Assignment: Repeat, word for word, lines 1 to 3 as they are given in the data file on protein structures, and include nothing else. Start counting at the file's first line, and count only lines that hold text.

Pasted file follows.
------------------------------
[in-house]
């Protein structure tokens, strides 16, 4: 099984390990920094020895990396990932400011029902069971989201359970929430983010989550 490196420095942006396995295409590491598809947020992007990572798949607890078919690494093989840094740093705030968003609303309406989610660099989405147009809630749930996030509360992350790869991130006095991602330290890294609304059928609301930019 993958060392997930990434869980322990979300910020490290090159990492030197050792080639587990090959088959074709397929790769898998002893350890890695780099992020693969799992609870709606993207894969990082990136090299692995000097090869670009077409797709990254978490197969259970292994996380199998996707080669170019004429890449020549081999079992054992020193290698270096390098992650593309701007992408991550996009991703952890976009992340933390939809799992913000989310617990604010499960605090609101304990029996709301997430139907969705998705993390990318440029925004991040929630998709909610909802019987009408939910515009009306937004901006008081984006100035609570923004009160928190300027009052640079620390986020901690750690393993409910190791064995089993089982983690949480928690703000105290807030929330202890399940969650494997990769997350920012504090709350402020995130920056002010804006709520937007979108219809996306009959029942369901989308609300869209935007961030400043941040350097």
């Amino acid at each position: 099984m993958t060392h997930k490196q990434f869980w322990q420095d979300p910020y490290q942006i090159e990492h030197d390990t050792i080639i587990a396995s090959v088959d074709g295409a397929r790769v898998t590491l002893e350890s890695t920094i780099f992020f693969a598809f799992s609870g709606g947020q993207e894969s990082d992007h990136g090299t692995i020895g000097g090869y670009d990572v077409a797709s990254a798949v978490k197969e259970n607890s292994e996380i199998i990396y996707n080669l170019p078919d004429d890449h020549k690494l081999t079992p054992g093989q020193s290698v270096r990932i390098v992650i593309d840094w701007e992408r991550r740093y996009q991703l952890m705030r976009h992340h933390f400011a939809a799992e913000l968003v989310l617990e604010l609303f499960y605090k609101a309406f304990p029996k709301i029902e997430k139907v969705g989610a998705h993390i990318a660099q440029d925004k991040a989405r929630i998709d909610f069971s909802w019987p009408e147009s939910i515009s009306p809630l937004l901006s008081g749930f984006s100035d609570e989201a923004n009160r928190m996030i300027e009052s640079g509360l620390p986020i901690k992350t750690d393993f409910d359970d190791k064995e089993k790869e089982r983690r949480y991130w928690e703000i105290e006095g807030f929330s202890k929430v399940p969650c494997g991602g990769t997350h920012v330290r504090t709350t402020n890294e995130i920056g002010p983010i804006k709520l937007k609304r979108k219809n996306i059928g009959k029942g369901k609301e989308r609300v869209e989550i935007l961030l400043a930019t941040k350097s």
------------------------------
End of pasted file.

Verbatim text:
[in-house]
């Protein structure tokens, strides 16, 4: 099984390990920094020895990396990932400011029902069971989201359970929430983010989550 490196420095942006396995295409590491598809947020992007990572798949607890078919690494093989840094740093705030968003609303309406989610660099989405147009809630749930996030509360992350790869991130006095991602330290890294609304059928609301930019 993958060392997930990434869980322990979300910020490290090159990492030197050792080639587990090959088959074709397929790769898998002893350890890695780099992020693969799992609870709606993207894969990082990136090299692995000097090869670009077409797709990254978490197969259970292994996380199998996707080669170019004429890449020549081999079992054992020193290698270096390098992650593309701007992408991550996009991703952890976009992340933390939809799992913000989310617990604010499960605090609101304990029996709301997430139907969705998705993390990318440029925004991040929630998709909610909802019987009408939910515009009306937004901006008081984006100035609570923004009160928190300027009052640079620390986020901690750690393993409910190791064995089993089982983690949480928690703000105290807030929330202890399940969650494997990769997350920012504090709350402020995130920056002010804006709520937007979108219809996306009959029942369901989308609300869209935007961030400043941040350097």
């Amino acid at each position: 099984m993958t060392h997930k490196q990434f869980w322990q420095d979300p910020y490290q942006i090159e990492h030197d390990t050792i080639i587990a396995s090959v088959d074709g295409a397929r790769v898998t590491l002893e350890s890695t920094i780099f992020f693969a598809f799992s609870g709606g947020q993207e894969s990082d992007h990136g090299t692995i020895g000097g090869y670009d990572v077409a797709s990254a798949v978490k197969e259970n607890s292994e996380i199998i990396y996707n080669l170019p078919d004429d890449h020549k690494l081999t079992p054992g093989q020193s290698v270096r990932i390098v992650i593309d840094w701007e992408r991550r740093y996009q991703l952890m705030r976009h992340h933390f400011a939809a799992e913000l968003v989310l617990e604010l609303f499960y605090k609101a309406f304990p029996k709301i029902e997430k139907v969705g989610a998705h993390i990318a660099q440029d925004k991040a989405r929630i998709d909610f069971s909802w019987p009408e147009s939910i515009s009306p809630l937004l901006s008081g749930f984006s100035d609570e989201a923004n009160r928190m996030i300027e009052s640079g509360l620390p986020i901690k992350t750690d393993f409910d359970d190791k064995e089993k790869e089982r983690r949480y991130w928690e703000i105290e006095g807030f929330s202890k929430v399940p969650c494997g991602g990769t997350h920012v330290r504090t709350t402020n890294e995130i920056g002010p983010i804006k709520l937007k609304r979108k219809n996306i059928g009959k029942g369901k609301e989308r609300v869209e989550i935007l961030l400043a930019t941040k350097s």